Watching Words Move booklet with BJ’s personal rubber stamp
Watching Words Move was originally produced in 1959 as a handmade typographic notebook of pasted-up words and done in one day in the Composing Room in New York. Three years later BJ agreed to let Herbert Spencer reproduce it as a booklet insert in the December 1962 issue of Typographica. Spencer had a strong interest in concrete poetry and the booklet served as a playful prelude to a feature published a year later. His guiding mission was to liberate letters from the mere delivery of information and allow them to become a means of expression in their own right.
Early in 1959 BJ took part in a discussion organized by the Advertising Typographers Association of America. Sitting around a table with five other typographers he repeatedly emphasized a single proposition:
‘I think the revolution in typography has been in terms of image. The picture and the word have become one thing.The only real advance in advertising typography has been in the use of type not as an adjunct to an illustration of the image but in its use as the image itself.You have found that the old image, the old word, doesn’t mean enough any more to say what you want it to say. It’s too familiar…..I think perhaps our modern poets have created the modern typography.’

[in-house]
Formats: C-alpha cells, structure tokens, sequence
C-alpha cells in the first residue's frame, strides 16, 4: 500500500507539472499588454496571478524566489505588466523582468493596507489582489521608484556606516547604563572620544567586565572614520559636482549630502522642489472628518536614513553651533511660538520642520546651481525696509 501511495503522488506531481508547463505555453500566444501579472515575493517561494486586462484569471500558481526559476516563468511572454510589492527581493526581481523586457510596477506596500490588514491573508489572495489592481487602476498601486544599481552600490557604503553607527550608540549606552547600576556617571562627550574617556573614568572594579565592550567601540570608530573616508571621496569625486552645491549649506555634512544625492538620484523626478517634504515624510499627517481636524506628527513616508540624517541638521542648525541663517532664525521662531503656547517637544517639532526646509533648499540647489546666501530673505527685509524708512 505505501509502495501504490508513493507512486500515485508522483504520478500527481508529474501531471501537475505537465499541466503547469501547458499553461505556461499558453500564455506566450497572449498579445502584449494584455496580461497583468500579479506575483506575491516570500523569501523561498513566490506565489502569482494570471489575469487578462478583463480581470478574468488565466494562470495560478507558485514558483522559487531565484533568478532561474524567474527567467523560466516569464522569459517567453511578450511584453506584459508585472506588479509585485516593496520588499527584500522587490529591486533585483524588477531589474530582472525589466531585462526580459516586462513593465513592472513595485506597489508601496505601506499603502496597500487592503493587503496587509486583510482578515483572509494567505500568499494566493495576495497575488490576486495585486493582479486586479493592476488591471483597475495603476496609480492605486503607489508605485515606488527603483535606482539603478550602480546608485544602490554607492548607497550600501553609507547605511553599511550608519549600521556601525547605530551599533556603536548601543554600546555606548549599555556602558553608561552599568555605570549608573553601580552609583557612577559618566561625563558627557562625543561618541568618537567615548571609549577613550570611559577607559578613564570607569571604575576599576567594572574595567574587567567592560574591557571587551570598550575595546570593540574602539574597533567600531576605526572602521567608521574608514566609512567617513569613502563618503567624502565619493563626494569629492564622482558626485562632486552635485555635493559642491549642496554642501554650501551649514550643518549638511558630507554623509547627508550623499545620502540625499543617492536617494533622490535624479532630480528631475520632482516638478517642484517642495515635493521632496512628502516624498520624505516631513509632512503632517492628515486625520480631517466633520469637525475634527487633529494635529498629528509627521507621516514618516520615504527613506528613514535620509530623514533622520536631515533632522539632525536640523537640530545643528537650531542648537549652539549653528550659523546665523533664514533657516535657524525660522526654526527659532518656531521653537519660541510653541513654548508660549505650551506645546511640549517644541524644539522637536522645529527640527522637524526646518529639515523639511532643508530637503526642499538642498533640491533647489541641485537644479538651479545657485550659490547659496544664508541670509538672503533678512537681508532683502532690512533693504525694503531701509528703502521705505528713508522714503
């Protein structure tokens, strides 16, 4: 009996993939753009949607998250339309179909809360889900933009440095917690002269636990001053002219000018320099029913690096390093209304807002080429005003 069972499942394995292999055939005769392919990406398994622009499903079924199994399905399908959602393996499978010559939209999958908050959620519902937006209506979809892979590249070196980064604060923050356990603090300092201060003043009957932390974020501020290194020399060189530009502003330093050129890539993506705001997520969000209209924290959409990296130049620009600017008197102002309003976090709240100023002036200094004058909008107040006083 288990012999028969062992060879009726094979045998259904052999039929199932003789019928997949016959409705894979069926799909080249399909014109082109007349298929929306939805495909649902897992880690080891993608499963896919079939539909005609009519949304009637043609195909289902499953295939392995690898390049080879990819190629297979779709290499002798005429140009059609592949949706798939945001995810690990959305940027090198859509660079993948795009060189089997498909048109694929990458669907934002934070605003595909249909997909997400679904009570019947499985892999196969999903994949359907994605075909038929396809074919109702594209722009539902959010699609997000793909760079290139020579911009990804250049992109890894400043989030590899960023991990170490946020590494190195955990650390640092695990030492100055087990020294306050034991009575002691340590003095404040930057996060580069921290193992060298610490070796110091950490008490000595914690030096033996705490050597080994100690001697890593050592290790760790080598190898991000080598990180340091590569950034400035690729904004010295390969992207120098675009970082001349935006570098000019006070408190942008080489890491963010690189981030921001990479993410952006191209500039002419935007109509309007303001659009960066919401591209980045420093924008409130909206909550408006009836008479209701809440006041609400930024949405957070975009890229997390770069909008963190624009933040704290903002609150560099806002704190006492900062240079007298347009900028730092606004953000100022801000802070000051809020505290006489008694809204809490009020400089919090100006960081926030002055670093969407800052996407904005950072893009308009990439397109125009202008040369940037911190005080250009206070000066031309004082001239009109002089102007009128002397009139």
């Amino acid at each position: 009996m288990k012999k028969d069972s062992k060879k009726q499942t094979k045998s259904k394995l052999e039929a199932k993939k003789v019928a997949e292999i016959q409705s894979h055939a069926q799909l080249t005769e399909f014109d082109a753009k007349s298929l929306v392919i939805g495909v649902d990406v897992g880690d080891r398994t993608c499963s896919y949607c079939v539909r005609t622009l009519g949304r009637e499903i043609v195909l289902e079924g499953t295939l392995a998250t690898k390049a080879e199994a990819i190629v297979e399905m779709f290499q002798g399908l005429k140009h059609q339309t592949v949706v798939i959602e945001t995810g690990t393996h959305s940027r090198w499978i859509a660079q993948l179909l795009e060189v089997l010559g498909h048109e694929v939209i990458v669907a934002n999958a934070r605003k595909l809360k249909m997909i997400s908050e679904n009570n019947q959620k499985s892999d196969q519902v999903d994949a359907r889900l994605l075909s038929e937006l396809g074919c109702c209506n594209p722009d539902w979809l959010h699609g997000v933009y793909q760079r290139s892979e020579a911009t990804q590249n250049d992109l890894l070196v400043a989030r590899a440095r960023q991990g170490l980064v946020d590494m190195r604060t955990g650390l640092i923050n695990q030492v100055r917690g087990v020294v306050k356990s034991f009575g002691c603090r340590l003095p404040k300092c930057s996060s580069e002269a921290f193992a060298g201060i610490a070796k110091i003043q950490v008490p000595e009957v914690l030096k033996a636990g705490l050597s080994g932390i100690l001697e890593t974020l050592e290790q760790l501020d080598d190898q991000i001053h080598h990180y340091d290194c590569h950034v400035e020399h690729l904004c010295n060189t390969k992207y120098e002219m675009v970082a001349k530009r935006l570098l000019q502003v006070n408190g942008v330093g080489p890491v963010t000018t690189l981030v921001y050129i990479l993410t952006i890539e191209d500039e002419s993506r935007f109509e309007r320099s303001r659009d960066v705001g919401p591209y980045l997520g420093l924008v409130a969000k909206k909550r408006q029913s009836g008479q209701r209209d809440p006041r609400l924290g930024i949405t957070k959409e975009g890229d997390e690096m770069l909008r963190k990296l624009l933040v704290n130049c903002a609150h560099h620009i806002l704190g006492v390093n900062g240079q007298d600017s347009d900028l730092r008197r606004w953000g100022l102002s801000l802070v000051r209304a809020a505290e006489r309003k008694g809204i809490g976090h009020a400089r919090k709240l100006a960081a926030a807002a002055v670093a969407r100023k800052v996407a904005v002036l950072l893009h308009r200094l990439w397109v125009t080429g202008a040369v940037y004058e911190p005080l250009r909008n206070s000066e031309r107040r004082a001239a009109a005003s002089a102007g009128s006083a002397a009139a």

These assertions suggest that, far from being a frivolous pastime, the typographic play of Watching Words Move was BJ’s bid to make a ‘new statement’. The invitation to ‘watch’ words is deceptively casual. In beckoning us to look rather than read, he was signalling the way towards his vision of modernity.
Words have the power to move and a small booklet of typographic brilliance changed forever how designers thought about the graphic potential of words. Decades later, the impact of watching words move is still felt. Never before had the idea been so lucidly and playfully expressed that type itself could speak, that word-forms carried their own implied visual meanings; that the placement of letters on the page could suggest motion, narrative, emotion – just about anything.
‘In the last 15 years, in typography the real advance has been the use of type not as an adjunct to an illustration or photo, but in its use as the image itself’, said BJ back in 1963. The belief that words carry emotional as well as intellectual connotations was central to his work approach to advertising typography. These assertions suggest that, far from being a frivolous pastime, the typographic play of ‘watching words move’ was BJ’s bid to make ‘a new statement’. The invitation to ‘watch’ words is deceptively casual. In beckoning us to look rather than read, he was signalling the way towards his vision of modernity.
Watching Words Move
Original Booklet with paste ups
New York 1958
Watching Words Move from a different perspective – white on black